It's springtime, and with the beautiful weather and perfect light comes an age-old ritual as artists set up their easels around Maryland.
You can find them working in a variety of mediums in Druid Hill Park, roadside in the Green Spring and Worthington valleys, along the winding stone-lined streets of Ellicott City, or on the wharves of St. Michaels and Rock Hall.
And among the artists will be many members of the Baltimore Watercolor Society, the nation's third-oldest such organization. It was established in Baltimore in 1885, after the American Watercolor Society and the Boston Watercolor Society.
The Baltimore Watercolor Society was born out of discrimination, as female painters were barred from membership in the all-male Charcoal Club.
"As legend has it, they deemed it inappropriate for women to participate in 'life' drawing classes that featured nude models," according to a brief history of the society. "So these women simply formed their own organization and went about the business of being fine artists, free to paint whatever subject they wished."
The first gathering was held in the Arundel, an apartment house at Charles Street and Mount Royal Avenue. It included a veritable collection of late 19th-century Blue Book names such as Mrs. Harrison Beachum, the club's first president; Louisa Stewart, Lulu Nelson Ford, Dora Murdoch, B.E. Owens, Christina Bond, Gabrielle Clements and Elizabeth Smith.
Its goals were simple and direct: to "encourage painting in watercolors, and to show annually the finest examples obtainable in Baltimore, and the rest of the United States."
The society held its first show in 1892, and over the years venues changed to include the YMCA Hall at Charles and Saratoga streets, the Architectural Club on West Eager Street near Charles, and a building at 245 W. Biddle St.
"Every subject which the brush of the watercolorist may find to perpetuate in the delicate traceries of this branch of art is represented in the collection," wrote a Baltimore Sun art critic at the time of the 1897 show.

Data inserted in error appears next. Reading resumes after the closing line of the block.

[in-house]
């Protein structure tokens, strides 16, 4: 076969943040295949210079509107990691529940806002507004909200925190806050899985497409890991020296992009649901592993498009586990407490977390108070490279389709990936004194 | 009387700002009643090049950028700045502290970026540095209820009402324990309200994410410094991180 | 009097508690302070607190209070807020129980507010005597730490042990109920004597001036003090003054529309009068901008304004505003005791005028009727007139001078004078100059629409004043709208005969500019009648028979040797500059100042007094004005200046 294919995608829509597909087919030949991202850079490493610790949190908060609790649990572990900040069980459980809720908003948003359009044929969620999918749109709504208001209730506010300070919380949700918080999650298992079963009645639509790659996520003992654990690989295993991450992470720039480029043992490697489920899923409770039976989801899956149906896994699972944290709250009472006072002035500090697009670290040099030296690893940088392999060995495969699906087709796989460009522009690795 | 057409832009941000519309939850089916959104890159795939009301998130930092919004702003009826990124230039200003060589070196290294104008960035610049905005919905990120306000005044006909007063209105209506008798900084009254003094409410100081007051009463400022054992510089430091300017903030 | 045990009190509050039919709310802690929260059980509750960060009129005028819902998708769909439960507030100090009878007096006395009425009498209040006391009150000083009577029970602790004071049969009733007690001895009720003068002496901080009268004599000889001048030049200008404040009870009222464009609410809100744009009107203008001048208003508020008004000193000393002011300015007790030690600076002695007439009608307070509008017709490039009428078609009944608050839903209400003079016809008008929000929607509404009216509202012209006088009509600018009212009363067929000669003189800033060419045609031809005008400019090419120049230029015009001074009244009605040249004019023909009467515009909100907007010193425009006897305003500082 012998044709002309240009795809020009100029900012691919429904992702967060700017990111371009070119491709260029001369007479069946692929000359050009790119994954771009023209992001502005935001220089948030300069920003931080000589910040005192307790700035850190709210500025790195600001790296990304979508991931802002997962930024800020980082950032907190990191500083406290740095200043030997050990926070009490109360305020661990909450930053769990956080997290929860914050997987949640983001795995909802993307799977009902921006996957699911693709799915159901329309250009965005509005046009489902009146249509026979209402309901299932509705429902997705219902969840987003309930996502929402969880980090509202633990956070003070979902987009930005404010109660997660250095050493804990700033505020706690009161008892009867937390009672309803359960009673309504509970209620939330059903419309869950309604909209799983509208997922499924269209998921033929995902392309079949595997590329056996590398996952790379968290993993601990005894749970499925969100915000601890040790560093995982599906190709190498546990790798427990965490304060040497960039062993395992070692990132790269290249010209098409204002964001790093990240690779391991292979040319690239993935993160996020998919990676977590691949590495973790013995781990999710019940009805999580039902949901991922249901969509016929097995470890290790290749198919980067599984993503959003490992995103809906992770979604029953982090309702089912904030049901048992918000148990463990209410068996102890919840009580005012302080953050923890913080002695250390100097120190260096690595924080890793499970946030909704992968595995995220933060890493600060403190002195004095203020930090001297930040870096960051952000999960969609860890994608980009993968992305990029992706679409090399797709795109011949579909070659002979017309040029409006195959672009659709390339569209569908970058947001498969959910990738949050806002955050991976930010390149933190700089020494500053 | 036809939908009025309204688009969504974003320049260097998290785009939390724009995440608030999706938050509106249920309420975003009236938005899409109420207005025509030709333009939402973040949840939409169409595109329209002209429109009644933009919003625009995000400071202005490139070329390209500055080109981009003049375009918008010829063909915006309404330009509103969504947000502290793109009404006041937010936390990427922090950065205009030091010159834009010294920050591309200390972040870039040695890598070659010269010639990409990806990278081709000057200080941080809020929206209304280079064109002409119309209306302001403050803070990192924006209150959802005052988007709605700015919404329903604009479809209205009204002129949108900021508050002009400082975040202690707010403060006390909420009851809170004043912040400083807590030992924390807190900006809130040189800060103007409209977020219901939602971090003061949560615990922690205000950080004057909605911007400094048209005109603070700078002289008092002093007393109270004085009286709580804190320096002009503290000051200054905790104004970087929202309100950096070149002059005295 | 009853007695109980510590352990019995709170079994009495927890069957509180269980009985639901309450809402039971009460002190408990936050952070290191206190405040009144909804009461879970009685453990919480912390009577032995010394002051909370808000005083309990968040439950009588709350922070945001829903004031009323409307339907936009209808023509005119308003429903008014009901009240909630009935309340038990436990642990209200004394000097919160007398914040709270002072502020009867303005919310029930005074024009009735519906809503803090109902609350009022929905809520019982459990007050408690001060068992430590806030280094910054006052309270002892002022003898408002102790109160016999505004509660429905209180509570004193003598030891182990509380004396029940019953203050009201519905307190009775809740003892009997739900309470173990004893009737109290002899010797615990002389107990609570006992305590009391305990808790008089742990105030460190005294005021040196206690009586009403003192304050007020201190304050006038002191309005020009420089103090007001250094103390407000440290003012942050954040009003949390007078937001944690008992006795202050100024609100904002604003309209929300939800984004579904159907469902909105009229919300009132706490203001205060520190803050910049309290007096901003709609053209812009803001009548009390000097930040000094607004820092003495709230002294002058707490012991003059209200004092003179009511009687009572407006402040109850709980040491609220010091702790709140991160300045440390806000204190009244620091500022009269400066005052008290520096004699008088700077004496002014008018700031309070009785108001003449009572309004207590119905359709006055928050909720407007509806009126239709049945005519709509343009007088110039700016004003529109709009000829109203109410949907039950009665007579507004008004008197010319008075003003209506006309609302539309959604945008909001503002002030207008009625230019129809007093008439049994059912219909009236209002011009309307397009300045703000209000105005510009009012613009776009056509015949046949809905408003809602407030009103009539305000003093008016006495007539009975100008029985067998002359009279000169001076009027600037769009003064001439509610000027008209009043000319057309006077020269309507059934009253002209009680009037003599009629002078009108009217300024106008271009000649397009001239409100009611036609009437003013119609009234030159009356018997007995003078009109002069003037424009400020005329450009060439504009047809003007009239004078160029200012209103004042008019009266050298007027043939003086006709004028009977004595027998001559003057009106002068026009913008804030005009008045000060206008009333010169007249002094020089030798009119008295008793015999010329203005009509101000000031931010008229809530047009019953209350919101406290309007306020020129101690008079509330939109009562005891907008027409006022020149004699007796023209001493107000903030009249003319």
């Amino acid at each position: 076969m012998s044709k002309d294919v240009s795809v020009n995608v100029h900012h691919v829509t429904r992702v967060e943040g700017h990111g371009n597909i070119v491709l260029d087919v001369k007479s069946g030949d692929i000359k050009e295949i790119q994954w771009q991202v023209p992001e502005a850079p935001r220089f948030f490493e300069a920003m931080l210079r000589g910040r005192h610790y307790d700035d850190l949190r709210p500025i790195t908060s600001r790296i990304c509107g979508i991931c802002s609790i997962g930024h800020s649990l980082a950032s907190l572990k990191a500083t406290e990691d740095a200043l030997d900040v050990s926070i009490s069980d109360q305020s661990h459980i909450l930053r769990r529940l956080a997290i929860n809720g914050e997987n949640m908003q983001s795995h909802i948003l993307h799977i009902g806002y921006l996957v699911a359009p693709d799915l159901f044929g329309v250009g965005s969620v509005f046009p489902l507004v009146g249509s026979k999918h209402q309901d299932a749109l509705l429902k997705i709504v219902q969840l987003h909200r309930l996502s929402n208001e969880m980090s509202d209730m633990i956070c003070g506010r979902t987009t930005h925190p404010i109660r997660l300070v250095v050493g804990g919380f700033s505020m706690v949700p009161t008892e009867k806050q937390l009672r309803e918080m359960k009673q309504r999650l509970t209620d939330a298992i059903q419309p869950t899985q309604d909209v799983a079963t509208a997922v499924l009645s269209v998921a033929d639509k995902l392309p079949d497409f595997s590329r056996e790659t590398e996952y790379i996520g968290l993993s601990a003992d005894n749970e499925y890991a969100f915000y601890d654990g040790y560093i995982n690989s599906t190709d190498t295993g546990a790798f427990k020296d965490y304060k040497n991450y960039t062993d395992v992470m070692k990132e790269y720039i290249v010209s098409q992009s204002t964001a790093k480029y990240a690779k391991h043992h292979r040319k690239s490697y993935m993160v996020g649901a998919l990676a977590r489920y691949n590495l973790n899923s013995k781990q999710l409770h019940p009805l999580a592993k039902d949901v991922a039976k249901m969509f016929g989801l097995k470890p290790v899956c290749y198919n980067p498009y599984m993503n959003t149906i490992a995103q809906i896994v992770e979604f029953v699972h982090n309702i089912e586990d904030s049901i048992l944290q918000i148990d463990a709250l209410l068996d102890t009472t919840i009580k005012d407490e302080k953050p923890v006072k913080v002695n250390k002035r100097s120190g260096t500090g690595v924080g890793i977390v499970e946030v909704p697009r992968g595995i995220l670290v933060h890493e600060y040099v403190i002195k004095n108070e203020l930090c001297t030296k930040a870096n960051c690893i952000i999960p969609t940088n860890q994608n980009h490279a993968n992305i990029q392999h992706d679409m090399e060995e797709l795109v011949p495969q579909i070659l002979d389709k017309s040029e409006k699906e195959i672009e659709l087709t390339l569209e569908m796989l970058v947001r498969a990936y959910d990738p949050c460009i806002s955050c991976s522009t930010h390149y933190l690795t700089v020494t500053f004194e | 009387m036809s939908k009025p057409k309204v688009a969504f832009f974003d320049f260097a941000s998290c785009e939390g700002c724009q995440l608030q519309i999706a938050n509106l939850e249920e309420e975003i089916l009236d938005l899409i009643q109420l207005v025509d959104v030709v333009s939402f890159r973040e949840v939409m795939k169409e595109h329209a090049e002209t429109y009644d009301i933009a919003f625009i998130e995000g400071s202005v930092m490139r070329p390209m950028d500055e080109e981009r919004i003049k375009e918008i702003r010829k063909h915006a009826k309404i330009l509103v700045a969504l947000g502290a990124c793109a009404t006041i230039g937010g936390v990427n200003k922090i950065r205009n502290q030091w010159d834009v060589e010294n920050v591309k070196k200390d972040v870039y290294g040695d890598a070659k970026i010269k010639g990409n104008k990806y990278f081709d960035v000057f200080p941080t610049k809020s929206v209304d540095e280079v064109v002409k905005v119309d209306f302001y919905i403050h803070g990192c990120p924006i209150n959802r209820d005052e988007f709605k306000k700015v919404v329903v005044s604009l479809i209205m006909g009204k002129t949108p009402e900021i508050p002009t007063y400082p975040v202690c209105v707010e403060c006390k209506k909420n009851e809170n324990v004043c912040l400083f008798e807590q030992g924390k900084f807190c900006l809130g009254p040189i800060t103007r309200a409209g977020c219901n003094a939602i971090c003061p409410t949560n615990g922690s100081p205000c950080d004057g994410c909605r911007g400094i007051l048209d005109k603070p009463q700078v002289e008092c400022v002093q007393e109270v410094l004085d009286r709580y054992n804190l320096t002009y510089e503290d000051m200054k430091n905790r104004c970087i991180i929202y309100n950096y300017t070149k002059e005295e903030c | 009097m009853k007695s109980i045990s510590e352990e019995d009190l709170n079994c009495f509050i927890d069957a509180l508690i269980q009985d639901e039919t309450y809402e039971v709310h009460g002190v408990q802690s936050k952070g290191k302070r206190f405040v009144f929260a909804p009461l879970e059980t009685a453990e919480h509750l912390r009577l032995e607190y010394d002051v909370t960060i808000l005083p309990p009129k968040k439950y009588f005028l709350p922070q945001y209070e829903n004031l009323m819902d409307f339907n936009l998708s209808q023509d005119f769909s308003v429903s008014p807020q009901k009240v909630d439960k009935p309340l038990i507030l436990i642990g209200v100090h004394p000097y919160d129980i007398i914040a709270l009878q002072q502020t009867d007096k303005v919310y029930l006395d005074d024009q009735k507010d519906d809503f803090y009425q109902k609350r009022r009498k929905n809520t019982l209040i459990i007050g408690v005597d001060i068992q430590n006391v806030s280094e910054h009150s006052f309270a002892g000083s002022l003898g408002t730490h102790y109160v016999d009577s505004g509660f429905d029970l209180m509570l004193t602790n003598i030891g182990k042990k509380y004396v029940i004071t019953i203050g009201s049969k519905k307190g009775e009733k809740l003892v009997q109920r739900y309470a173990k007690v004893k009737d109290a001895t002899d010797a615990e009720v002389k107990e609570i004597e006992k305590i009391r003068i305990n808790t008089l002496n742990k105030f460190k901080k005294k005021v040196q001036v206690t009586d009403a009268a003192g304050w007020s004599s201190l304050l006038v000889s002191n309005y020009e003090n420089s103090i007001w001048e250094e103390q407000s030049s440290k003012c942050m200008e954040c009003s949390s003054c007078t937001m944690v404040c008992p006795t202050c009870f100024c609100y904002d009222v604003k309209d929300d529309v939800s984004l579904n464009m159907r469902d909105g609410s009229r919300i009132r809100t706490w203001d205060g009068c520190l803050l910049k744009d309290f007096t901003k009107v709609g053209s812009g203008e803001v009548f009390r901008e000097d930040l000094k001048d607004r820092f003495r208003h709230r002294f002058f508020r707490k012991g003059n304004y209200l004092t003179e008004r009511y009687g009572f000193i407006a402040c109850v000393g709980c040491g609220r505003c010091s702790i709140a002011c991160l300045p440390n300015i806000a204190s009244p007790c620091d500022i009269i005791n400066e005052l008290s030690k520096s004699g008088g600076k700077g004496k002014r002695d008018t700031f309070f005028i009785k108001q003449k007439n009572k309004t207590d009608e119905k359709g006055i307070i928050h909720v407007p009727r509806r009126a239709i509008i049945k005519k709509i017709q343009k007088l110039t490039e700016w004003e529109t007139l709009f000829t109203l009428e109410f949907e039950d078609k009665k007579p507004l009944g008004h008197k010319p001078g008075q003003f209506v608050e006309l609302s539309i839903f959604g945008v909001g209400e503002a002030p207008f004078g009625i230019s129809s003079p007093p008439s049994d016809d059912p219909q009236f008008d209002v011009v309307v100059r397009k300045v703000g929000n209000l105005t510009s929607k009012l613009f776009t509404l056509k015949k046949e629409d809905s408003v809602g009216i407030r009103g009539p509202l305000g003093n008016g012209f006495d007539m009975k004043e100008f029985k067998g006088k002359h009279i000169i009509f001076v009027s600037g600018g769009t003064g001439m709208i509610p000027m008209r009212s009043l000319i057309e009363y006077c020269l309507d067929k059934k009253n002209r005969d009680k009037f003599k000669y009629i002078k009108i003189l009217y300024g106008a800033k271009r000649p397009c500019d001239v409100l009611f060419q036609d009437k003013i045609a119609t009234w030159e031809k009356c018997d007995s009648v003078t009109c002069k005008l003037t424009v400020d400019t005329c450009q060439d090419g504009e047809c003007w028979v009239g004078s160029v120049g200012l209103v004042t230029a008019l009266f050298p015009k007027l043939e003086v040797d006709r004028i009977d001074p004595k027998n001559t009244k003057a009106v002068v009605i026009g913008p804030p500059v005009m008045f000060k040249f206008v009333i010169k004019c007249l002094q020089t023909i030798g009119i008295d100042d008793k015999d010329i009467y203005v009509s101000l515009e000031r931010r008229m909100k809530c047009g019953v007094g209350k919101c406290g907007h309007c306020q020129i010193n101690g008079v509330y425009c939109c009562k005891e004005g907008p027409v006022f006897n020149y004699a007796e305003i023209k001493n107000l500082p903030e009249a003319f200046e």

"There are stirring marine views, quiet landscapes, quaint and fanciful genre paintings, portraits galore, bird studies and still-life, studies of exceptional merit," observed the newspaper. "There are many out-of-town artists represented in the exhibition, but the local talent compares favorably with the geniuses from afar."
The women of the Baltimore Watercolor Society were slightly more democratic than their counterparts and by 1900 admitted male painters.
Today, the society has about 600 members who, in addition to Maryland, hail from Washington, Delaware, Pennsylvania, Virginia, West Virginia and New Jersey.
The other day, Susan Avis Murphy, 62, a Sandy Spring watercolorist and teacher who is a member of the society's board and workshop co-chair, explained the lure of drawing and painting.
"When you're painting, you lose yourself and are totally absorbed in the moment. You can think of nothing else. It is what you are doing and it's very therapeutic," she said during lunch in a Baltimore restaurant.
She began drawing and painting while growing up in Rocky Hill, Conn., where her mother was a casual painter.
"She gave us pads and pencils to keep us quiet," she said. "So I've been painting all of my life."
While a student at Syracuse University, Murphy, who also had been fascinated by the natural world, decided to become a biologist, and after graduating worked in the field for about 15 years.
After moving to Maryland in 1979, she decided to jettison science in favor of art and set about becoming a full-time professional artist and teacher.
"There are no absolute rules about what makes a great painting. I don't go along with real schools of thought," said Murphy, who calls her studio and school ARThouse.
Murphy is looking forward to the society's widely recognized Mid-Atlantic Regional Exhibition, which will be held June 10 at Stevenson University. About $8,000 will be awarded to winning entries in the juried show.
In addition to the show, there will also be several workshops, she said.
Murphy said she has benefited tremendously from being a member of the society.
"Perhaps the main benefit has been to get to know so many other professional and semi-professional artists," she wrote in a tribute to the society. "To be able to exchange ideas and learn about the art world together has been a tremendous asset to my development as an artist."Copyright © 2015, Los Angeles Times